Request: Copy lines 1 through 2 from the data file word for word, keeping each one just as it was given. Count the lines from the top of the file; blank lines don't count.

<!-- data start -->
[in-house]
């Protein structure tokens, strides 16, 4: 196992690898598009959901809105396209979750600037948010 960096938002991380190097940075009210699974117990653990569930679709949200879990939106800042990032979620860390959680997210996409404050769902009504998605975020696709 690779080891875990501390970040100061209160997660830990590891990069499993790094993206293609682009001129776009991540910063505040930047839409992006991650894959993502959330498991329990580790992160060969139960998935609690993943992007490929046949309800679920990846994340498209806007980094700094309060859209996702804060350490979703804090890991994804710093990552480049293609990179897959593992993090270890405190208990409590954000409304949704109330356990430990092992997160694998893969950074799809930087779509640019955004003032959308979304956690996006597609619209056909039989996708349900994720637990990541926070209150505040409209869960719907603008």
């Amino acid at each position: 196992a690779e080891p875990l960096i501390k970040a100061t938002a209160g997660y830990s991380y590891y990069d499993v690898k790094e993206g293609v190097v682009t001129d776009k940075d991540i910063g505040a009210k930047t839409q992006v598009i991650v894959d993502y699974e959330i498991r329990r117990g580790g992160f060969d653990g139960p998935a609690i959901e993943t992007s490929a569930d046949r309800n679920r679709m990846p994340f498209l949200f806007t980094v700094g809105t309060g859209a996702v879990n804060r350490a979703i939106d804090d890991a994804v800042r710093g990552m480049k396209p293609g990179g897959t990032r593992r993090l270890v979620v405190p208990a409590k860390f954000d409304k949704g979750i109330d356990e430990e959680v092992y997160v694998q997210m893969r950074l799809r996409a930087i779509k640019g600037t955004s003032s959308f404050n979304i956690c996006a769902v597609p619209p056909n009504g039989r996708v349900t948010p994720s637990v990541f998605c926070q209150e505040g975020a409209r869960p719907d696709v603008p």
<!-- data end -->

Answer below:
[in-house]
């Protein structure tokens, strides 16, 4: 196992690898598009959901809105396209979750600037948010 960096938002991380190097940075009210699974117990653990569930679709949200879990939106800042990032979620860390959680997210996409404050769902009504998605975020696709 690779080891875990501390970040100061209160997660830990590891990069499993790094993206293609682009001129776009991540910063505040930047839409992006991650894959993502959330498991329990580790992160060969139960998935609690993943992007490929046949309800679920990846994340498209806007980094700094309060859209996702804060350490979703804090890991994804710093990552480049293609990179897959593992993090270890405190208990409590954000409304949704109330356990430990092992997160694998893969950074799809930087779509640019955004003032959308979304956690996006597609619209056909039989996708349900994720637990990541926070209150505040409209869960719907603008």